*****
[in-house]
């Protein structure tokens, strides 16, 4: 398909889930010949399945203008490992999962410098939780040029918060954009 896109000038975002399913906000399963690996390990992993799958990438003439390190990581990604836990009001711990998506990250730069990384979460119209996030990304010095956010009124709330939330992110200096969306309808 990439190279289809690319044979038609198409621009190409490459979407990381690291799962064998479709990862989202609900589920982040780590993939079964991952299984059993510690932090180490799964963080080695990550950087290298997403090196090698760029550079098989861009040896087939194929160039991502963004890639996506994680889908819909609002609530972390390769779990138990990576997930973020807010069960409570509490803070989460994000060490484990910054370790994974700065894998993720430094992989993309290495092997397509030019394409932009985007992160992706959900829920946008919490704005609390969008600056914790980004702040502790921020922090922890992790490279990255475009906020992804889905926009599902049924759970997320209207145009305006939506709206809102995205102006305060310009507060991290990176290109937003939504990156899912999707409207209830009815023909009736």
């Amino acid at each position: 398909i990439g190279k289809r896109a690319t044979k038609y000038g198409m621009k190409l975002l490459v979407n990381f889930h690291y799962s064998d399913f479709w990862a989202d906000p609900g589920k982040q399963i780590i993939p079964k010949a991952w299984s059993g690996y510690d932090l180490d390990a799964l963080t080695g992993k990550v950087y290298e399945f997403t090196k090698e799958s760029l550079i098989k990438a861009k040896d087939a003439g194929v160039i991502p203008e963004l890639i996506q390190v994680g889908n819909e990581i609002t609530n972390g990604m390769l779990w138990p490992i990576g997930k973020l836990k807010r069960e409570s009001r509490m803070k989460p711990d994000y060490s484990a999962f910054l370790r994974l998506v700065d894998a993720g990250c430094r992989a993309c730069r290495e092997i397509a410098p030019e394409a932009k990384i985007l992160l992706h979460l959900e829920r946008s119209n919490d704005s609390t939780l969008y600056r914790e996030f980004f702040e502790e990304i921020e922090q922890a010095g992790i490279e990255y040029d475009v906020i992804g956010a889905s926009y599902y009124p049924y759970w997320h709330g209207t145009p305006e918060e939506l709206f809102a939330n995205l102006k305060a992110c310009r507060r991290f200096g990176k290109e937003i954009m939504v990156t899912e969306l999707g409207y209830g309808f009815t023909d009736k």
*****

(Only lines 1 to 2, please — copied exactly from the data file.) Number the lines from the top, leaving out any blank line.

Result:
[in-house]
């Protein structure tokens, strides 16, 4: 398909889930010949399945203008490992999962410098939780040029918060954009 896109000038975002399913906000399963690996390990992993799958990438003439390190990581990604836990009001711990998506990250730069990384979460119209996030990304010095956010009124709330939330992110200096969306309808 990439190279289809690319044979038609198409621009190409490459979407990381690291799962064998479709990862989202609900589920982040780590993939079964991952299984059993510690932090180490799964963080080695990550950087290298997403090196090698760029550079098989861009040896087939194929160039991502963004890639996506994680889908819909609002609530972390390769779990138990990576997930973020807010069960409570509490803070989460994000060490484990910054370790994974700065894998993720430094992989993309290495092997397509030019394409932009985007992160992706959900829920946008919490704005609390969008600056914790980004702040502790921020922090922890992790490279990255475009906020992804889905926009599902049924759970997320209207145009305006939506709206809102995205102006305060310009507060991290990176290109937003939504990156899912999707409207209830009815023909009736």